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THE WRIGHT AIRPLANE

The most significant and far-reaching of the advances of the twentieth century, namely, man's conquest of the air after centuries of failure, was made when the Wright brothers first introduced the principle upon which all successful flight by heavier-than-air machines now depends, namely, control of stability by the warping of wings, or by ailerons (hinged attachments to wings), in connection with the use of a rudder. The upper panel shows one of the original gliders (Wilbur Wright inside) with which the Wrights first mastered the art of gliding (19001903) and made more than a thousand gliding flights, some of them 600 feet long, following in this work the principles of gliding flight first demonstrated by Lilienthal and a little later, much more completely, by Chanute of Chicago (18951897). The lower panel shows "the first successful power flight in the history of the world" (Orville Wright in the machine, Wilbur running beside it as it rose from the track). Four such flights were made on the morning of December 17, 1903, the longest of which lasted 59 seconds and covered a distance of 852 feet against a 20-mile wind

FIG. 338. The modern receiver

A modern telephone receiver is shown in Fig. 338. It consists of a permanently magnetized U-shaped piece of steel in front of whose poles is a soft-iron diaphragm which almost touches the ends of the magnet. Wound in opposite directions upon the two poles are coils of fine insulated wire in series with each other and the line wire. G is the earpiece, E the diaphragm, A the U-shaped magnet, and B the coils, consisting of many turns of fine wire and having soft-iron cores. When the rapidly alternating current from the secondary coil s (Fig. 337) flows through the coils of the receiver, the poles of the permanent magnet are thereby alternately strengthened and weakened in synchronism with the sound waves falling upon the diaphragm of the transmitter. The variations in the magnetic pull upon the diaphragm of the receiver cause it to send out sound waves exactly like those which fell upon the diaphragm of the transmitter.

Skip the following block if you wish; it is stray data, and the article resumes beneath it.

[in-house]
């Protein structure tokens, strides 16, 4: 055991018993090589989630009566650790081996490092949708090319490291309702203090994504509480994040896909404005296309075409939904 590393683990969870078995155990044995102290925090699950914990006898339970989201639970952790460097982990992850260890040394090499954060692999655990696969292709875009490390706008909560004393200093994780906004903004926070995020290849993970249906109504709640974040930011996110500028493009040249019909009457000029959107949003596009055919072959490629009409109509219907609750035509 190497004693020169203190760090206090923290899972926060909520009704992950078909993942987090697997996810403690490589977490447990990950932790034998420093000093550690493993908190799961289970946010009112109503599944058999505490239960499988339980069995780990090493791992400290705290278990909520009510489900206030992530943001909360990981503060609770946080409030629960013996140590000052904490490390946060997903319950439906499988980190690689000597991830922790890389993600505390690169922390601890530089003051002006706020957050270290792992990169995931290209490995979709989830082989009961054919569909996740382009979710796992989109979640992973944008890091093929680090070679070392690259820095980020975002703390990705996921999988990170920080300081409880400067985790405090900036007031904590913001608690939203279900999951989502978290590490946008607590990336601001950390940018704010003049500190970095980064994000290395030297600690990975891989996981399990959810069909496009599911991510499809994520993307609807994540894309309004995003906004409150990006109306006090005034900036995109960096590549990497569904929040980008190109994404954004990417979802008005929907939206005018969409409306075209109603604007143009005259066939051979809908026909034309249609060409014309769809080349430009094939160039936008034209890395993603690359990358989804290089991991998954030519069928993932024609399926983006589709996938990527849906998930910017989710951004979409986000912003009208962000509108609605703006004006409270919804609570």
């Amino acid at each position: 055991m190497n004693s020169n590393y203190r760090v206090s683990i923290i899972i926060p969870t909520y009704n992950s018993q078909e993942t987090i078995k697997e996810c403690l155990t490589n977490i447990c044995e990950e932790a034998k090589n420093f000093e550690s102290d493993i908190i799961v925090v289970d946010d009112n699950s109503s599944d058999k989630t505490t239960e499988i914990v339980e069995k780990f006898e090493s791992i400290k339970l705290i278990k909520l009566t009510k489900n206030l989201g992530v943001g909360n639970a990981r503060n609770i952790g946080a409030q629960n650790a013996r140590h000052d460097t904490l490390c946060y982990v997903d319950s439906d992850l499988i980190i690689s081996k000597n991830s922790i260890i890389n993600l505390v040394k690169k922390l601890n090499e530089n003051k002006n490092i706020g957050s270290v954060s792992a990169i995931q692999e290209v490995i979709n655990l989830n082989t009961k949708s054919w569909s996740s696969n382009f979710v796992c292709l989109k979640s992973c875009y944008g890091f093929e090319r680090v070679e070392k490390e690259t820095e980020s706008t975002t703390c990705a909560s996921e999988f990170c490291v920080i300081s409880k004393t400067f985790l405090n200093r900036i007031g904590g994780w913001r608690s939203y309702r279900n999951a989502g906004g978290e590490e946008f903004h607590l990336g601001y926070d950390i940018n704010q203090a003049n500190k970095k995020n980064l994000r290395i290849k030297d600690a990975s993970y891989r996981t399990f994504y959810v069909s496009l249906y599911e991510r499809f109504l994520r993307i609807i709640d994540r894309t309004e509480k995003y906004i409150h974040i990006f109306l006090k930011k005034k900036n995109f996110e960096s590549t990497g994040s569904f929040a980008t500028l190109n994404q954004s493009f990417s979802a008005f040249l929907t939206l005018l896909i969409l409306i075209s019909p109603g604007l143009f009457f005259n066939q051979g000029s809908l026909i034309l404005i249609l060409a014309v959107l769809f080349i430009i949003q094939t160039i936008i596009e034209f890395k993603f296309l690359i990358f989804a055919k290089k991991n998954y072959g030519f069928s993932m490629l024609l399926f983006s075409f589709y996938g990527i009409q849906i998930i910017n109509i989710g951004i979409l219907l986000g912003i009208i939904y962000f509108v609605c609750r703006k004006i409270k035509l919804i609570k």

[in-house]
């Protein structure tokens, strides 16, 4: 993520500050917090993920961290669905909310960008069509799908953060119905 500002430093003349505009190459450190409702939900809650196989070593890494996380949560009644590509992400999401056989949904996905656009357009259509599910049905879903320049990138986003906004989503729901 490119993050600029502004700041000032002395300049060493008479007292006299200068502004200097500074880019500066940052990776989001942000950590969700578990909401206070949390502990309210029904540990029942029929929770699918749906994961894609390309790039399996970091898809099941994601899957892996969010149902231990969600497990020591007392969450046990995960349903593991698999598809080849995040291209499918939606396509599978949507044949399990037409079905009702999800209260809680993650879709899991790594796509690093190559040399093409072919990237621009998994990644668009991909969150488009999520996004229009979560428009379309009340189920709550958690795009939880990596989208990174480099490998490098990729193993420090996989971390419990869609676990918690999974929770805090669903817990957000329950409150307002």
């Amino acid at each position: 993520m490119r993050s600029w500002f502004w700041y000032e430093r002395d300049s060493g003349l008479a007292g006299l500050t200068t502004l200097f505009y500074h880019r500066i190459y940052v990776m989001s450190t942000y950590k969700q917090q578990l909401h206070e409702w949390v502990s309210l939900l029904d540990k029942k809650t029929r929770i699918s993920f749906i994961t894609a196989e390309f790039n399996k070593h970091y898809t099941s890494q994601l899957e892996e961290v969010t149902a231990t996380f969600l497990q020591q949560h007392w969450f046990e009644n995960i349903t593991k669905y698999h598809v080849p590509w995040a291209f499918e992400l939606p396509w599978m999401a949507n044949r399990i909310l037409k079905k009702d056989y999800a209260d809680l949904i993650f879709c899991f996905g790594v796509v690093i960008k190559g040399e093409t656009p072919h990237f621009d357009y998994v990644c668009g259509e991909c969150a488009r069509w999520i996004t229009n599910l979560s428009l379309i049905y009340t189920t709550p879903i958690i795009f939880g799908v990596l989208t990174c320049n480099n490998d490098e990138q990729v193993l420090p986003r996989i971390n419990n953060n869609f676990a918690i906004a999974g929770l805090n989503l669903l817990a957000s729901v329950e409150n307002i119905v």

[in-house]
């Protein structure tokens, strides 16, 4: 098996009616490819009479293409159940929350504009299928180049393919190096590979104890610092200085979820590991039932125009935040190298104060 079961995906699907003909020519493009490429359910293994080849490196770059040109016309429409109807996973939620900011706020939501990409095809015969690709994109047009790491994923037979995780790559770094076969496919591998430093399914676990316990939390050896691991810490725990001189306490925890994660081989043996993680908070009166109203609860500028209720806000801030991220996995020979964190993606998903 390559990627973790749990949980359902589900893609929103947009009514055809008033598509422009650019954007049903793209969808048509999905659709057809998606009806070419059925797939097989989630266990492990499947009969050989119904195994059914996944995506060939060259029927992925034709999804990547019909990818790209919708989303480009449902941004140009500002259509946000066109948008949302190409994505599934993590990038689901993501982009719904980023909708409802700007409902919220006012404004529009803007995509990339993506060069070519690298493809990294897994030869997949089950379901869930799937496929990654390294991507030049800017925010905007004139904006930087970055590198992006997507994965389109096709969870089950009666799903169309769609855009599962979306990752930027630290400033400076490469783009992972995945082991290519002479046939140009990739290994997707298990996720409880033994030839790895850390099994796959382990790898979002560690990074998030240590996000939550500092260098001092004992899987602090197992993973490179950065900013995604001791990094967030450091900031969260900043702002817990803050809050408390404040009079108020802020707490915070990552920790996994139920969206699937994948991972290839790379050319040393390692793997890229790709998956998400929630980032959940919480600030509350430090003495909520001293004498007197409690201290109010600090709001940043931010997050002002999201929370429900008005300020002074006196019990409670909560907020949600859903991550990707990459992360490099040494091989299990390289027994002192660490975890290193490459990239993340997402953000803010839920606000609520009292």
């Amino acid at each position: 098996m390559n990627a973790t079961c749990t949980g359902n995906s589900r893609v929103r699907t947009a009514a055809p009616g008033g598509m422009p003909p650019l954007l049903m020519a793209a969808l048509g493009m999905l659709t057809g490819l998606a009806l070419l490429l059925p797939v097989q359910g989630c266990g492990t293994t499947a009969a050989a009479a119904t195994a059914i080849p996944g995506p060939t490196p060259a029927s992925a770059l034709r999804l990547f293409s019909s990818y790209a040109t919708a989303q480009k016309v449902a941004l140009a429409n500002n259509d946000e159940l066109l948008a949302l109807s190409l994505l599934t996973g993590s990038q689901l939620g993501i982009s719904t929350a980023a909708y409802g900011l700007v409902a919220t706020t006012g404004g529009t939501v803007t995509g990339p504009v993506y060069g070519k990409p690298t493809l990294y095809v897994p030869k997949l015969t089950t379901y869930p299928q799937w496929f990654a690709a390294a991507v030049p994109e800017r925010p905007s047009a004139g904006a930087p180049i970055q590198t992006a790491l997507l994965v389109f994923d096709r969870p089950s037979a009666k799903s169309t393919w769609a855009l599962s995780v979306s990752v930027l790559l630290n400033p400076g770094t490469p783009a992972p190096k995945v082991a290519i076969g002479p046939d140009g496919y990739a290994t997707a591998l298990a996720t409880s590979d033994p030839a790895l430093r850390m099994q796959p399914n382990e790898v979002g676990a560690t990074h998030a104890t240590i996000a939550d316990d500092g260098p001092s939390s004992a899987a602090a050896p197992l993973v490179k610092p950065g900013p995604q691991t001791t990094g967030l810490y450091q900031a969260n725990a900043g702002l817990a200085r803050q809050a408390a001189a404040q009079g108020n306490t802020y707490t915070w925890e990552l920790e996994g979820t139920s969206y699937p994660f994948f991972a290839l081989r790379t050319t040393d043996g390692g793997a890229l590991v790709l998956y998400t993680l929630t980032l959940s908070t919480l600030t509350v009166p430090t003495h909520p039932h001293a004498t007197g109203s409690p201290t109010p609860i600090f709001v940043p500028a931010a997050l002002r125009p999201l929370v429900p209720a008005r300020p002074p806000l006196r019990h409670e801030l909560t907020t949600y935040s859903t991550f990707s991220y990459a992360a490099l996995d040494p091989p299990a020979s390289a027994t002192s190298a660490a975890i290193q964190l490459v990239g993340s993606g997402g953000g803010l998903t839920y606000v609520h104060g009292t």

B

B

H

Telephonic conversation can be carried on over great distances as rapidly as if the parties sat on opposite sides of the same table. An electrical impulse passes over the telephone wires from New York to San Francisco in about one fifteenth of a second. The cross section of a complete long-distance transmitter is shown in Fig. 339. The current traverses granular carbon held between solid blocks of carbon.

FIG. 339. Cross section of a long-distance telephone transmitter

QUESTIONS AND PROBLEMS

1. Draw a diagram of an induction coil and explain its action. 2. Does the spark of an induction coil occur at make or at break? Why?

3. Explain why an induction coil is able to produce such an enormous E.M.F.

4. Why could not an armature core be made of coaxial cylinders of iron running the full length of the armature, instead of flat disks, as shown in Fig. 326 ?

5. What relation must exist between the number of turns on the primary and secondary of a transformer which feeds 110-volt lamps from a main line whose conductors are at 1100 volts P.D.?

6. Name two uses and two disadvantages of mechanical friction; of electrical resistance.

7. A transformer is so wound as to step the voltage of the lighting circuit from 2200 volts down to 110. Sketch the transformer and its connections, marking the primary and the secondary, and state the relative number of turns in each. If the house circuit uses 40 amperes, what current must flow in the primary?

8. Why does a "tungar" rectify an alternating current?